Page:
TABLE. Perianal Crohn Disease Activity Index
|Categories Affected by Fistulas||Score|
|Minimal mucous discharge||1|
|Moderate mucous or purulent discharge||2|
|Gross fecal soiling||4|
|Pain and restriction of activities|
|No activity restriction||0|
|Mild discomfort, no restriction||1|
|Moderate discomfort, some limitation of activities||2|
|Marked discomfort, marked limitation of activities||3|
|Severe pain, severe limitation of activities||4|
|Restriction of sexual activity|
|Unable to engage in sexual activity||4|
|Type of perianal disease|
|None or skin tags||0|
|Anal fissure or mucosal tear||1|
|<3 perianal fistulas||2|
|>3 perianal fistulas||3|
|Anal sphincter ulceration or fistulas with substantial undermining||skin 4|
|Degree of induration|
|Gross fluctuance or abscess||4|
Other nonsurgical methods of assessing perianal disease include fistulography computed tomography (Computed tomography), magnetic resonance imaging (MRI), and endoscopic ultrasound (EUS). Fistulography has an accuracy ranging from 16 to 50%. Like fistulography Computed tomography is an imprecise test, providing accurate diagnoses in only 24 to 60% of patients. However, MRI and EUS accurately delineate fistulas in 76 to 100% of patients.
The Mayo series reported by Schwartz and colleagues (2001) is the most helpful study regarding accurate diagnostics. In this series, the accuracy of examination under anesthesia, MRI and EUS were all equal ranging from 87 to 91%. The differences between modalities were found to be insignificant. The interesting finding was that using any 2 of these 3 modalities increased the accuracy to 100%.
MRI or EUS combined with examination under anesthesia provides the highest diagnostic accuracy for perianal fistulous disease with the added benefit of enabling concomitant surgery if needed. As stated above, Computed tomography scan was only accurate in about half the patients with perianal abscesses.
The effect of fecal diversion or activity of perineal Crohn’s disease is controversial. Yamamoto and colleagues (2000) found no improvement in perianal disease with proximal diversion. Over the years, this practice had been frowned upon because of the historically low rates of restoration of continuity. This negative experience, however, predates combination therapy using antibiotics, azathioprine or 6-mercaptopurine, infliximab, cyclosporine, or tacrolimus. Given the current ease of laparoscopic loop ileostomy and the use of these newer medications, fecal diversion may again have a place in our overall treatment of perianal Crohn’s disease.
Proctectomy is uncommonly performed in patients with perineal Crohn’s disease; between 5 to 25% of patients will ultimately require proctectomy. In our own long term series of patients with anorectal Crohn’s disease, two groups have emerged. The first had suffered severe rectal involvement and proceeded to proctectomy very early in the disease process. The second group had more limited rectal disease and has been managed well with conservative treatment. Within this series, the cumulative probability of avoiding proctectomy was 92% at 10 years and 83% at 20 years. Despite good results with intensive medical and surgical therapy, a small percentage of patients will ultimately require proctectomy.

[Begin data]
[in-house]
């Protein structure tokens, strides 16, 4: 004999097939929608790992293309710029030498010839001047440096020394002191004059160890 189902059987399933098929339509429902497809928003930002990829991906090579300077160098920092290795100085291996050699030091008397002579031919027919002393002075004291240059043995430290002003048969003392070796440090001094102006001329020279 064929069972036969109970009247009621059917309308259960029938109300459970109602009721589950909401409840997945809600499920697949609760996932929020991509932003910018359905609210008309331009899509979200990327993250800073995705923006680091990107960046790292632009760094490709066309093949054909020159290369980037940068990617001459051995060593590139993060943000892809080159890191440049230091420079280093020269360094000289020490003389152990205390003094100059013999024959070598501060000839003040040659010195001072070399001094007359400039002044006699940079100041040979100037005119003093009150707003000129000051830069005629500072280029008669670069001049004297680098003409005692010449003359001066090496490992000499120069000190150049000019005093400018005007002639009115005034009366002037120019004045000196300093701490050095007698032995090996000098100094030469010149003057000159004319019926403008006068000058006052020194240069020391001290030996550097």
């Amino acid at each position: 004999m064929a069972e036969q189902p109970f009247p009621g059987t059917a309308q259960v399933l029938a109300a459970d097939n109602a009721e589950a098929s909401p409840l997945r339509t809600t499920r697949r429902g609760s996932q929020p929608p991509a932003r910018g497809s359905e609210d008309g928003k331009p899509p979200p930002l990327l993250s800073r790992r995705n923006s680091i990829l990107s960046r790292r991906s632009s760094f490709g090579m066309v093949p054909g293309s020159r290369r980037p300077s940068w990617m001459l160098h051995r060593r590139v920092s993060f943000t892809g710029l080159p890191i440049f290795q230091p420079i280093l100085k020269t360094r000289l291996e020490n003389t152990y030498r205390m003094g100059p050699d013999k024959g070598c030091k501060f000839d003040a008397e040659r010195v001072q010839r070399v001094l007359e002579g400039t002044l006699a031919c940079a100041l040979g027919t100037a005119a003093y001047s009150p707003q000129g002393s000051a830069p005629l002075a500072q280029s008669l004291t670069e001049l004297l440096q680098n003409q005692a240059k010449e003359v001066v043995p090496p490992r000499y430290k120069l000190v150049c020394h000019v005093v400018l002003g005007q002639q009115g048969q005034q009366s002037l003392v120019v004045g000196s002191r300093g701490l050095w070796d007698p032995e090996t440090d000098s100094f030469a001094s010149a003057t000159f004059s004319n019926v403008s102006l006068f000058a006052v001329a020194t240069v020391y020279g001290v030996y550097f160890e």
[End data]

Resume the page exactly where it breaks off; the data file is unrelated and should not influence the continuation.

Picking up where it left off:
As perineal wound complications are a major source of morbidity, an intersphincteric dissection to decrease morbidity is performed routinely. In patients with severe perianal sepsis, a diverting laparoscopic ileostomy followed by proctocolectomy in 6 to 12 weeks results in fewer wound complications. For patients who have persistent perianal pain, discharge, or incontinence despite maximal medical therapy, proctectomy offers a substantially improved quality of life.
Oncologic Risk of Perianal Disease in inflammatory bowel disease
The risk of cancer developing in longstanding (decades) perianal disease is low indeed. There have been a few case reports of Crohn’s disease fistulas developing adenocarcinoma. Malignant degeneration should be considered in the differential diagnosis of all chronic nonhealing fistulas. If cancer is suspected, patients should undergo examination under anesthesia with curettage of the fistulous tract for diagnosis. There is a separate chapter by Brentrall on surveillance for dysplasia in Crohn’s disease, as well as in ulcerative colitis.
Most patients with rectal Crohn’s disease have concomitant perianal involvement. Conservative medical management works well in most patients and there is little risk of progression to proctectomy. In more complex disease, sepsis continues to cause discomfort and morbidity. Management of perianal disease continues to evolve. Aggressive surgical treatment alone has invariably lead to the serious complications of healing, incontinence, and need for permanent fecal diversion. Combining surgical drainage with aggressive anti-inflammatory and/or immunomodulators has become a powerful tool in the management of perianal Crohn’s disease. Surgery is indicated for the treatment of complications of perianal Crohn’s disease, and only when such combination therapy fails is proctectomy indicated.